Many gardeners think spring is the busiest time of year in the garden. I think October wins by a mile. The recent freezing temperatures put us all into high gear and we started to cut back our gardens much earlier than usual. One day we were admiring the last delicate blooms of late summer and the next day those same blooms were the droopy darkened victims of Jack Frost. As we clear away the spent foliage and plant the handful of new bulbs we ordered, we can ponder our garden year.

October is a time of garden reflection but consider this...it is also time of "golden opportunity." Now is the time of year to assess your garden while your visual memory is still fresh and consider what improvements you can make. Once you do that... remember the location of the plants you have, decide which plants have made a striking showing and can be readily divided and set in another location. Make a plan to divide two or three of your "best in show" and put them in a spot in your garden that needs some improvement.

My suggestion for plants that benefit from frequent division when they are in large clumps are:
Siberian iris, Hemerocallis (day lilies), all colors of Phlox, and Peonies, (if you know how to move them). The reason I suggest two or three transplants is that sometimes older plants can be difficult to dig up and divide. Don't be discouraged! You will reap the benefits of division tenfold if you manage to wrestle that Siberian iris out of the ground and split it into four parts.

Most coordinated garden plans include repetitions of the same plant in the overall design. Divide that day lily or iris and locate it in several places in the same bed. You will be surprised at how well it pulls together bed design in terms of color, height or texture. Transplanting does require some serious digging but if you do two or three plants a year, you end up with a very satisfying outcome. October is the time to do it. You won't regret it when you see the results next summer.

A word about the dry conditions. Currently our gardens are not ideal for transplanting. You can dig and divide and set your divisions on a tarp in a protected area where you can water them on a regular basis. Once we have some fall rain you can place them back in the garden in their new location and water them in. I am being optimistic about the fall rains. If this sounds too risky, try one transplant.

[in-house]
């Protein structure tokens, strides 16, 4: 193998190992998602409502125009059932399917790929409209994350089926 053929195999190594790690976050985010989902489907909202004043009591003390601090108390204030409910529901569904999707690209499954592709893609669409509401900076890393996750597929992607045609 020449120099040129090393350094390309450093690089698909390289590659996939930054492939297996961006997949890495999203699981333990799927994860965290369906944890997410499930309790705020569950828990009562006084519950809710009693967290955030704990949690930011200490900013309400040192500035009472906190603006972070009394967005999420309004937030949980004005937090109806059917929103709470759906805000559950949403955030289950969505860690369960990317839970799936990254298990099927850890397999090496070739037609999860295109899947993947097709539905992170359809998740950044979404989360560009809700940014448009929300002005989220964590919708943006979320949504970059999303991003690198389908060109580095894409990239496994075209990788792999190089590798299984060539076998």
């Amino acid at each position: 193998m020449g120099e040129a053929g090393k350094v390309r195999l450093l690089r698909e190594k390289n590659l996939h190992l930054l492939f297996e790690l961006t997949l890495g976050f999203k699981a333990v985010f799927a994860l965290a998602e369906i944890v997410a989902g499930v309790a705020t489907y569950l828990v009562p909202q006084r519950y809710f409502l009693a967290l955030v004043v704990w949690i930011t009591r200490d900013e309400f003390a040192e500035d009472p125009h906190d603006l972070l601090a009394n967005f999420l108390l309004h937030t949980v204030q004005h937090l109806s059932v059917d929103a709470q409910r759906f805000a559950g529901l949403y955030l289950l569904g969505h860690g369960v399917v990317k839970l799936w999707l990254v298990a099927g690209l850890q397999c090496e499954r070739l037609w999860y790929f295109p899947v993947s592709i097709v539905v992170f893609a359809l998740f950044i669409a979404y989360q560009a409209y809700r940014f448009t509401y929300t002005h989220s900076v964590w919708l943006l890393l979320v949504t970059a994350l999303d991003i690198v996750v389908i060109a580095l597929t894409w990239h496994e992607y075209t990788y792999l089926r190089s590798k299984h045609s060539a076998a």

September 2020: In the Garden: What's Blooming in the Garden You Ask?

This is the time for annuals to shine. If you have planned well, your annuals and container plants are bright and loaded with color. You must have been trimming them just right over the summer and cutting back those spent blossoms on your hanging plants to keep them blooming.01

As many perennials are reaching the end of their bloom time, annuals are the secret to making your garden last well into fall. There are a few fall blooming perennials I would like to mention that you may not be familiar with. All of them are a delight and if you have not tried them, I would encourage you to do so. They range in height and color but all are well worth a try. Fall blooming anemones, often referred to as Japanese anemones are some of my favorites. They thrive in sun or partial shade with a mix of rich, evenly moist, well-drained soil. Here are the names of some species: A. hupehensis. A. tomentosa, and A. vitifolia. These three are lovely and well behaved and you will look forward to seeing them in the garden each fall. Who does not love asters? They range in color from the deepest to lightest shades of purple to the brightest magenta. Some tower at four feet and some are under a foot. The largest asters I have are at the back of one of my gardens. Every spring I vow to stake them up...maybe next year.02

The last flower worth mentioning is the strange but wonderful Colchicum autumnale or autumn saffron. This plant is really a bulb that shows its lance-like leaves over the summer and then the leaves disappear. As fall comes on, up pops the lovely large crocus blooms. They are a wonder and very fun to see late in the garden year. We gardeners like to have our gardens last as long as we can and this time of year can be one of the very best times in the garden.